In her 87 and a half years, Ruth Bader Ginsburg left a significant mark on law, on feminism, and, late in her life, on pop culture. She also left a significant mark on everyday life in America, helping broaden the sorts of families people are able to make and the sorts of jobs they’re able to take. Her legacy is, in a way, the lives that countless Americans are able to live today.
Ginsburg achieved the status of celebrity as a Supreme Court justice, and during her tenure she cast votes in support of Americans’ ability to get an abortion and to marry someone of the same sex. But her legal legacy can be traced back to her work as a litigator with the American Civil Liberties Union in the 1970s, when she and others won a string of groundbreaking sex-discrimination cases challenging laws that governed quotidian parts of American life and now seem medieval.
Those laws implied a narrow view of gender roles within families. “At the time RBG was arguing, laws that made explicit gender distinctions were common. Widows get this; widowers don’t. Wives get this; husbands don’t,” Kathryn Stanchi, a law professor at the University of Nevada at Las Vegas, wrote to me in an email.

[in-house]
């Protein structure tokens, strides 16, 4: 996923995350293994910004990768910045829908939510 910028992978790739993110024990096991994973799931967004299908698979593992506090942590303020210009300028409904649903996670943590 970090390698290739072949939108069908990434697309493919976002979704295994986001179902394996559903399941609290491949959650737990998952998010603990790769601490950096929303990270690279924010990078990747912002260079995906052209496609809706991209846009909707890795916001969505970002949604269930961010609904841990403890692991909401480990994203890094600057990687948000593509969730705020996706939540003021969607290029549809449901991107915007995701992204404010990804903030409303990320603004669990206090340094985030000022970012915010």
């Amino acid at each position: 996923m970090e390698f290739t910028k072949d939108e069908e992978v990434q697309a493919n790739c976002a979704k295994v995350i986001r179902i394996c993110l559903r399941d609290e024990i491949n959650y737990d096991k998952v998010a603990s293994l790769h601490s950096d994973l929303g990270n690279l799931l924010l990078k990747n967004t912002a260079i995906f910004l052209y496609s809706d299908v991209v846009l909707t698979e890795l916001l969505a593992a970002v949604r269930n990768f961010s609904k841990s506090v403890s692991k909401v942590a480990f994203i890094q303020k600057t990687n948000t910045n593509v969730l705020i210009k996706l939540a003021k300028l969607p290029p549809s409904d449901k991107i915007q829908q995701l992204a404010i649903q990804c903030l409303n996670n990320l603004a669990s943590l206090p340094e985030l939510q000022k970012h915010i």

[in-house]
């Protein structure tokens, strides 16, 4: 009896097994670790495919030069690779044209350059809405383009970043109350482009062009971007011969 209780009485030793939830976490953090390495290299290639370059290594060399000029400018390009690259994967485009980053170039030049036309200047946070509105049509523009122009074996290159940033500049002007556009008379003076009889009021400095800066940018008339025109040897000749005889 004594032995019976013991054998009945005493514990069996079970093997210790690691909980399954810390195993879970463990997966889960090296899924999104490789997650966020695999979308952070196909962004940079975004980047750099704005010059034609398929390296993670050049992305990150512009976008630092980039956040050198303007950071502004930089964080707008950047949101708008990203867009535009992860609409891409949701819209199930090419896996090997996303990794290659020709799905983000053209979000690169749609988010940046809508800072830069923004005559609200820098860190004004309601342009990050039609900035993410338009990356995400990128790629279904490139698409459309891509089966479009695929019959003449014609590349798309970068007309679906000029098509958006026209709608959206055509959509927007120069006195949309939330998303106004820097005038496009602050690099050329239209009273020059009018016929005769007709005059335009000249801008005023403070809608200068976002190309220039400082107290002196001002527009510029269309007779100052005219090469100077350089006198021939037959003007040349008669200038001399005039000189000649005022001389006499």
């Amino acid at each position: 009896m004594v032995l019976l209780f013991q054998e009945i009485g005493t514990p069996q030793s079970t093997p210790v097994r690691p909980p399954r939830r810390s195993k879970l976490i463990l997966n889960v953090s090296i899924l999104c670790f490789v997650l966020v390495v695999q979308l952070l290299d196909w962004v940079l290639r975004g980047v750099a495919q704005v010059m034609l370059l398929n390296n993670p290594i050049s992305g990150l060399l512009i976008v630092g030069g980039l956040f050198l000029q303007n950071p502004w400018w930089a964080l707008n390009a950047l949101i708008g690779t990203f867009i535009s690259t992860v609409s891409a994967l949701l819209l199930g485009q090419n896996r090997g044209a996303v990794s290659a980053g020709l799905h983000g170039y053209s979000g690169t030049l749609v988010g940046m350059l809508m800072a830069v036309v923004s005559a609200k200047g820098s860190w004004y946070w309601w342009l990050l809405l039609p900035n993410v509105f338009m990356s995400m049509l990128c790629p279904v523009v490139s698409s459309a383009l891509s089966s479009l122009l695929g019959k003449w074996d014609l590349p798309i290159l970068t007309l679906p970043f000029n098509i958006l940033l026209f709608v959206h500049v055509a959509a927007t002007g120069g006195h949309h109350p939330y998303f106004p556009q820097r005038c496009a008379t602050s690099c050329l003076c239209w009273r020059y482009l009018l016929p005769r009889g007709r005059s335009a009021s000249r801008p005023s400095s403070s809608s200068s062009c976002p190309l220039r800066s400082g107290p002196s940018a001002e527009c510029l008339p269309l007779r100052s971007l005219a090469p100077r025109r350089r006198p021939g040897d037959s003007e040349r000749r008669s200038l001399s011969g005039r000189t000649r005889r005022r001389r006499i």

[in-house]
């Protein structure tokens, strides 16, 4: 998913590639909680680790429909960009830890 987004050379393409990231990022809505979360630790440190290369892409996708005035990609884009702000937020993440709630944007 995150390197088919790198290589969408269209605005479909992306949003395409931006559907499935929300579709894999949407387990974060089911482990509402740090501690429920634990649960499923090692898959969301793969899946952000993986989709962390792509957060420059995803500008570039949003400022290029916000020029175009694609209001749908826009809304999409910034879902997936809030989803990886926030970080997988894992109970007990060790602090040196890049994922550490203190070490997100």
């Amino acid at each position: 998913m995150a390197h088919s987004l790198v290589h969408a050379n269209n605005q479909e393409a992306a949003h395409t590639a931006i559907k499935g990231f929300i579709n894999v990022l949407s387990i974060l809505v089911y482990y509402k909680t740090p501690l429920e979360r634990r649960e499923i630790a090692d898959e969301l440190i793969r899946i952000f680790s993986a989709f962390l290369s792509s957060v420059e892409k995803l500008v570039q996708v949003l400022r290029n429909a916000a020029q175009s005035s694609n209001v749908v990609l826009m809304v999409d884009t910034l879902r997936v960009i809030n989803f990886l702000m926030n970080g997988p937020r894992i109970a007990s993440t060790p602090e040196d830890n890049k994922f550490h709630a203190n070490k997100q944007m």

Ginsburg successfully advocated in court for, among others, a father who was denied Social Security survivors benefits after the death of his wife, because the law dictated that widows were eligible but widowers were not; a woman in the Air Force whose husband was denied a spousal allowance that military wives were automatically entitled to; and an unmarried man who was denied a tax deduction for the expense of hiring a caregiver for his elderly mother, since that deduction was reserved for women, divorced men, and men whose wife was incapacitated or deceased. The laws in question didn’t account for people in those circumstances; now, because of Ginsburg, they do.